I could have been like them. I was steered in the direction of being like them. But I didn’t go that way.

I blogged the other day about poverty—how I haven’t felt poor, even when I’ve had little money, because
I'd had the choice to be otherwise. If choice is power, I haven't suffered too much (relatively speaking) from poverty of power.

After I wrote that, I wondered if I was being too philosophical, if I only had that choice (that power) in theory.

But no, that’s not the case. You can’t always pinpoint a turning point in a life, but I can point to a moment when I chose not to be like those friends of mine.


The summer before I finished my BA in Classics, when I was thirty-four, I went to a week-long conference at the University of Oxford with my professor, himself a graduate of Trinity College. He showed me around, introduced me to scholars, and encouraged me to apply to the graduate program in theology and philosophy there.

It was the summer holidays and the colleges were empty of students. Being there was like being in a Merchant Ivory movie of my life. The days were hot and dreamy. We had tea in the shade of linden trees, eating strawberry meringues out of a cardboard box tied with string. I got a pass to read a manuscript in Duke Humfrey's Library, for my thesis on Saint Ambrose.
I was a little in love with the whole thing—grooves worn into stone steps; scent clouds coming off jasmine draped over walls; leather books on slabs of dark wood; my professor wearing a straw boater with a faded blue band; and with the power of my brain, and education, and the fact that I could understand the scholarly lectures––that this world was comprehensible to me.

I could actually do this, I realized.
I could go to Oxford.

One evening after a lecture, I was walking by myself past the circular Sheldonian Theatre. It was misting rain, but a group of Morris dancers were performing, and I sat on a damp low wall and watched.


And it came to me, sitting there, entirely clearly: 


I don’t want to go here. I don’t know what I want, but I don’t want this life.

Along with it came an instruction to myself: 

REMEMBER THIS. There might come a time when you wonder why you didn’t take this opportunity, so remember how entirely clear you are about not wanting it.

In the twenty-two years since then, I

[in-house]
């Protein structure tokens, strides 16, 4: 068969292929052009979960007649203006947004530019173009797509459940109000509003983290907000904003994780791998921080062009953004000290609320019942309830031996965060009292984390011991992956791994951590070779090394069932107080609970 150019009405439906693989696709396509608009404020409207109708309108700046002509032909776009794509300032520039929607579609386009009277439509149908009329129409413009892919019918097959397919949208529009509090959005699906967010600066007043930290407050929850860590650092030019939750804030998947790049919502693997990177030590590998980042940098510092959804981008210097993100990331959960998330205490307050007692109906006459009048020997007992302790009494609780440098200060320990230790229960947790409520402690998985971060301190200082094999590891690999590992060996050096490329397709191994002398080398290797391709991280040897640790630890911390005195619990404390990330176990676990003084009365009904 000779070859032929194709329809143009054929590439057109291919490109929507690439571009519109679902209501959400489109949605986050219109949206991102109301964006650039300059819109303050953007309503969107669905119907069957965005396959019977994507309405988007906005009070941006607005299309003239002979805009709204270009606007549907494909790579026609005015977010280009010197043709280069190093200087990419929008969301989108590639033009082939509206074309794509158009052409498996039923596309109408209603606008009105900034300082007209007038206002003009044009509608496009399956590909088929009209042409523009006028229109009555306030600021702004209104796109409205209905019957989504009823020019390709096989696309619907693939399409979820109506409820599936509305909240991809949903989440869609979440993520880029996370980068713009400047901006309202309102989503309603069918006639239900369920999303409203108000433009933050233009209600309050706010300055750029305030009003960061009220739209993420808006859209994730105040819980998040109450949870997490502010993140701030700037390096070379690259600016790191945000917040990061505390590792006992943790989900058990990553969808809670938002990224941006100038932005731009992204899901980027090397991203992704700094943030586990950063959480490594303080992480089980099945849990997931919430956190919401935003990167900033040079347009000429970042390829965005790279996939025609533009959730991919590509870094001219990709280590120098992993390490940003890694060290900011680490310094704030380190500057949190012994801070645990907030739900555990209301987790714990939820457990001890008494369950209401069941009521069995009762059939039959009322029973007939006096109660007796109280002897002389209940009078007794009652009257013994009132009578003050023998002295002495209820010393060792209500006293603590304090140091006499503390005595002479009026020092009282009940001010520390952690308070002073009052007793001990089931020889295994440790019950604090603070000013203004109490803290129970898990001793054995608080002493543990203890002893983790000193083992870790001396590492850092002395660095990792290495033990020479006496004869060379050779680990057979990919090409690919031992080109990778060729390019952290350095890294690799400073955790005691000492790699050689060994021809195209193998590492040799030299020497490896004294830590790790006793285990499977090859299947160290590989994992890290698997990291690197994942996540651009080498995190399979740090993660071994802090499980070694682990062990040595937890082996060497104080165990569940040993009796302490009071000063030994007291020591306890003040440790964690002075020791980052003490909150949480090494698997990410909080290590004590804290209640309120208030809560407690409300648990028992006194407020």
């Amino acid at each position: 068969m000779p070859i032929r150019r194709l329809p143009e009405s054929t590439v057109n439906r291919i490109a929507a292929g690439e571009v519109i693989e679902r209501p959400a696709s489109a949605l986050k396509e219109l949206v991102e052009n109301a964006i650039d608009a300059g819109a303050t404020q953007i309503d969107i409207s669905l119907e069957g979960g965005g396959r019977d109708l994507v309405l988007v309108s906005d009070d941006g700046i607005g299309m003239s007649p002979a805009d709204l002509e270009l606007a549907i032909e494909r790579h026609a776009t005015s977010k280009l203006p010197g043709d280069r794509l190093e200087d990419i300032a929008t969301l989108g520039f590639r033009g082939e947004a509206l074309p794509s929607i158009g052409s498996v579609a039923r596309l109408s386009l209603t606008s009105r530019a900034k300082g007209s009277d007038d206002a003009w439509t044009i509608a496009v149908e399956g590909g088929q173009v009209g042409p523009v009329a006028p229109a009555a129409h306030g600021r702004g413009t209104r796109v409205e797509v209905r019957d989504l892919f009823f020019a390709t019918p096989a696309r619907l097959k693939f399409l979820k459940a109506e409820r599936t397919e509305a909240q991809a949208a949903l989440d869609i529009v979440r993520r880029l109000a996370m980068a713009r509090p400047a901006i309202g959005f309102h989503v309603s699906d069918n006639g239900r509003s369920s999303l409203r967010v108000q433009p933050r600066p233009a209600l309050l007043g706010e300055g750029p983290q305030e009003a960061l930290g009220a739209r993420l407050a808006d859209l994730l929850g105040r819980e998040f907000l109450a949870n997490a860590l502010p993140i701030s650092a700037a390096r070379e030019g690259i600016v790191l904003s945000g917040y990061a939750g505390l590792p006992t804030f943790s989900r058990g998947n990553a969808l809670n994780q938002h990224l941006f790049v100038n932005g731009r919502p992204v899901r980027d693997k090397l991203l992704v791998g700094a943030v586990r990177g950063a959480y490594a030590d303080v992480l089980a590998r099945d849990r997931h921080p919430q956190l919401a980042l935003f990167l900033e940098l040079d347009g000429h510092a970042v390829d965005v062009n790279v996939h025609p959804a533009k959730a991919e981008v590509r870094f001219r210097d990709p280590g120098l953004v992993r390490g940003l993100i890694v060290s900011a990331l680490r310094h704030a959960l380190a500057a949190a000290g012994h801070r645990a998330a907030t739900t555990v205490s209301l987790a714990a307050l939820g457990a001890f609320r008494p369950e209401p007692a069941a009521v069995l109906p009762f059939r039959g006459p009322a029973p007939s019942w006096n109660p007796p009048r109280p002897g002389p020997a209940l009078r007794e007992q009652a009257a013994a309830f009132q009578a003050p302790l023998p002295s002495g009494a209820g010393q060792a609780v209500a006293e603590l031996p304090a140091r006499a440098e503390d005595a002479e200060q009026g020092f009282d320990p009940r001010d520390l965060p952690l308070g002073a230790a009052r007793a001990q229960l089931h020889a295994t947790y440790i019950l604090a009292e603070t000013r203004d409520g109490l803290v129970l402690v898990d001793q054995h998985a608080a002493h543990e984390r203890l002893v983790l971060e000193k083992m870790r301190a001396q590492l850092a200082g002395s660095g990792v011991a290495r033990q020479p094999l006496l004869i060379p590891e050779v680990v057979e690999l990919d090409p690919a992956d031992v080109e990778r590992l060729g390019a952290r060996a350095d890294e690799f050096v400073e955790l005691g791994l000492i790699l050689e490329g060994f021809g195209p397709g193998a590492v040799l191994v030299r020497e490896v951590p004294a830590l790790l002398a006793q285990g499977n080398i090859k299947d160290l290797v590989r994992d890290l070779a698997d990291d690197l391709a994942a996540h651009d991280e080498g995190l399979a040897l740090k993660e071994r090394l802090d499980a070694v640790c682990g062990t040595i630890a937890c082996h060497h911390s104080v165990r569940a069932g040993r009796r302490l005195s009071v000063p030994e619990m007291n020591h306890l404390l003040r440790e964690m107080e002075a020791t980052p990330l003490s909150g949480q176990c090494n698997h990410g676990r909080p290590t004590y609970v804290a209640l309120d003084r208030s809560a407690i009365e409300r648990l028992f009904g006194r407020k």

have felt and do feel a bit weird about my life sometimes, but I’ve never second-guessed or regretted that decision not to pursue academia––even though I may forget the moment of decision itself, like when I wrote about having choices but forgot that crucial one. 

To be like my former friends, I would have had to twist myself out of shape. As it is, I feel that if my life were run over, it would split cleanly, showing that its construction makes its own kind of sense.

Thursday, September 7, 2017

Lassie & Mark

Michael has written a Lassie fanfiction: "The 'Clipse"

It's subtly hilarious---feels to me like Dr Strangelove meets Leave It to Beaver, as told by Mark Trail*.

Lassie ran on TV from 1954 to 1973. I never saw one episode, but I could imagine the scenes anyway. For those of you who, like me, don't know the characters aside from Lassie, here's Boomer and Mike the dog––(breed? "a small," Michael says)––and Timmy and collie Lassie:

*You know Mark Trail, don't you?
Michael blogs about him too.

Nothing ever used to happen in Mark Trail. In the 1980s, someone on a community radio station here used to present a weekly "Mark Trail Report",  interpreting the nothingness in mystical-ish existential terms.

___________________________
Since those days, active plots have disturbed the nirvana of Lost Forest. Still, there are pockets of weirdness. I'd say the art in the strip below suggest the hunting dog ran in the opposite direction of the rabbit. Or, at any rate, it invites us to ponder the plight of the prey. Also, note that Mark appears to have chameleon-like powers to change the color of his camera hand. What could all this mean?

P.S. Michael noted the bunny looks like it's going to eat Mark & Tommy---in response to that, see that last panel doctored by readers, here
Or do one yourself!